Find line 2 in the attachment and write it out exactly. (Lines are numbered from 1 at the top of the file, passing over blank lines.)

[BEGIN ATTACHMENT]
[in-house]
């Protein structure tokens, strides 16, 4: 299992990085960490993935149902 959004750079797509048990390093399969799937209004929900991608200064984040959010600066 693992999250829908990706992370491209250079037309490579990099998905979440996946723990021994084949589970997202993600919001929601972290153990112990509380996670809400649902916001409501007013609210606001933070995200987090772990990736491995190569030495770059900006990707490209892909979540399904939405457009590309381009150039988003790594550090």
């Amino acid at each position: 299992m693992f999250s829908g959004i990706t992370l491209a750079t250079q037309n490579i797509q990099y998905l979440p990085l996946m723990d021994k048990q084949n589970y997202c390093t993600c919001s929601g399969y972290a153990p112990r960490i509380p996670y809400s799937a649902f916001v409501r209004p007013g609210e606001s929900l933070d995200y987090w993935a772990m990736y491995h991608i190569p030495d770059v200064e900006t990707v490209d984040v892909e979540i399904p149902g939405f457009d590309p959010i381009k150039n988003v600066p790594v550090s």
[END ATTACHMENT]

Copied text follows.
């Protein structure tokens, strides 16, 4: 299992990085960490993935149902 959004750079797509048990390093399969799937209004929900991608200064984040959010600066 693992999250829908990706992370491209250079037309490579990099998905979440996946723990021994084949589970997202993600919001929601972290153990112990509380996670809400649902916001409501007013609210606001933070995200987090772990990736491995190569030495770059900006990707490209892909979540399904939405457009590309381009150039988003790594550090």